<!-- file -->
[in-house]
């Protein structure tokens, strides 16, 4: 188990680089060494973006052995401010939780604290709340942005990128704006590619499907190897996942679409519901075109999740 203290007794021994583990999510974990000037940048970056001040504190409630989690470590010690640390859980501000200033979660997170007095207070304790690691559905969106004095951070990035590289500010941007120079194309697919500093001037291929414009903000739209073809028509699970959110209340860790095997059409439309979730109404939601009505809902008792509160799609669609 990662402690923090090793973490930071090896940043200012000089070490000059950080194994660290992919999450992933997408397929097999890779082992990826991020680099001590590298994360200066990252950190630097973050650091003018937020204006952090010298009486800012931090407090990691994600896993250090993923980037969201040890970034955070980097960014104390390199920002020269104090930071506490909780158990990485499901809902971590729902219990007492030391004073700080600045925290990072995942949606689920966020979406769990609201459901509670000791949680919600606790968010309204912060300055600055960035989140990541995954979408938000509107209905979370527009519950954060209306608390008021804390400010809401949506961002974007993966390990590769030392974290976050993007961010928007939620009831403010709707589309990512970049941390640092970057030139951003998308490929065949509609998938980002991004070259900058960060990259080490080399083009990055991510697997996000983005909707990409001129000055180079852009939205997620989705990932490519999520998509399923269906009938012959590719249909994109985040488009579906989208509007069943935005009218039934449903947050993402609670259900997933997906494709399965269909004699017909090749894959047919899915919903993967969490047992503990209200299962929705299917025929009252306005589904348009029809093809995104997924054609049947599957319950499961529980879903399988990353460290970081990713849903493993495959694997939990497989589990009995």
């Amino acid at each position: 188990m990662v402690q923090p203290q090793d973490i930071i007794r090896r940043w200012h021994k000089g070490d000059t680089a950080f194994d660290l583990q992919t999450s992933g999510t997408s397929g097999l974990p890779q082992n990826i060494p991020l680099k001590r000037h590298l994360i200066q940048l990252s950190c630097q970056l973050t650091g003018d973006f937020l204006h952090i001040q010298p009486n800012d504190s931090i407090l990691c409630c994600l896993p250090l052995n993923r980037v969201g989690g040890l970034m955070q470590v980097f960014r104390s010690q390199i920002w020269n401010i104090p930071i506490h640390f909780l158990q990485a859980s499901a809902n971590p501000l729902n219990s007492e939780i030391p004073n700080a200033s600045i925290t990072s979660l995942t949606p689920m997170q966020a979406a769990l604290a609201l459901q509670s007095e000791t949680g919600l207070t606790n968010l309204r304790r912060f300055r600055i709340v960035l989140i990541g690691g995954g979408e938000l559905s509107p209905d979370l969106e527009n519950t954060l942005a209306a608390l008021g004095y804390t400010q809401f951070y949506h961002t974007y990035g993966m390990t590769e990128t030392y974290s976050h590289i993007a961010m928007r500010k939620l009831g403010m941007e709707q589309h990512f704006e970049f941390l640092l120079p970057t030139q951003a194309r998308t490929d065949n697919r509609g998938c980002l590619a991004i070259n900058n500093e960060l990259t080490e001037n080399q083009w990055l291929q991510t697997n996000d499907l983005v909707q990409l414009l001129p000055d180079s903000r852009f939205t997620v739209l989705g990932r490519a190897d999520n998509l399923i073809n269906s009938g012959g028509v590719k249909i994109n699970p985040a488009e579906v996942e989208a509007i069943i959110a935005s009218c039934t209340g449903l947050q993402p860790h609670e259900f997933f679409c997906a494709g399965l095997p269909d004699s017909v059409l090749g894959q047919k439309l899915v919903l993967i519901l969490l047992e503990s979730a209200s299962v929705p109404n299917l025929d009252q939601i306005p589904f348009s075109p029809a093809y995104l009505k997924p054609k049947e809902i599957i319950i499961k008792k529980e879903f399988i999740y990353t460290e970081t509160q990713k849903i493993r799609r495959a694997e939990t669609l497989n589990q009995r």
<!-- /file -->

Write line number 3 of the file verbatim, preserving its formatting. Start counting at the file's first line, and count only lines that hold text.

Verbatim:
């Amino acid at each position: 188990m990662v402690q923090p203290q090793d973490i930071i007794r090896r940043w200012h021994k000089g070490d000059t680089a950080f194994d660290l583990q992919t999450s992933g999510t997408s397929g097999l974990p890779q082992n990826i060494p991020l680099k001590r000037h590298l994360i200066q940048l990252s950190c630097q970056l973050t650091g003018d973006f937020l204006h952090i001040q010298p009486n800012d504190s931090i407090l990691c409630c994600l896993p250090l052995n993923r980037v969201g989690g040890l970034m955070q470590v980097f960014r104390s010690q390199i920002w020269n401010i104090p930071i506490h640390f909780l158990q990485a859980s499901a809902n971590p501000l729902n219990s007492e939780i030391p004073n700080a200033s600045i925290t990072s979660l995942t949606p689920m997170q966020a979406a769990l604290a609201l459901q509670s007095e000791t949680g919600l207070t606790n968010l309204r304790r912060f300055r600055i709340v960035l989140i990541g690691g995954g979408e938000l559905s509107p209905d979370l969106e527009n519950t954060l942005a209306a608390l008021g004095y804390t400010q809401f951070y949506h961002t974007y990035g993966m390990t590769e990128t030392y974290s976050h590289i993007a961010m928007r500010k939620l009831g403010m941007e709707q589309h990512f704006e970049f941390l640092l120079p970057t030139q951003a194309r998308t490929d065949n697919r509609g998938c980002l590619a991004i070259n900058n500093e960060l990259t080490e001037n080399q083009w990055l291929q991510t697997n996000d499907l983005v909707q990409l414009l001129p000055d180079s903000r852009f939205t997620v739209l989705g990932r490519a190897d999520n998509l399923i073809n269906s009938g012959g028509v590719k249909i994109n699970p985040a488009e579906v996942e989208a509007i069943i959110a935005s009218c039934t209340g449903l947050q993402p860790h609670e259900f997933f679409c997906a494709g399965l095997p269909d004699s017909v059409l090749g894959q047919k439309l899915v919903l993967i519901l969490l047992e503990s979730a209200s299962v929705p109404n299917l025929d009252q939601i306005p589904f348009s075109p029809a093809y995104l009505k997924p054609k049947e809902i599957i319950i499961k008792k529980e879903f399988i999740y990353t460290e970081t509160q990713k849903i493993r799609r495959a694997e939990t669609l497989n589990q009995r």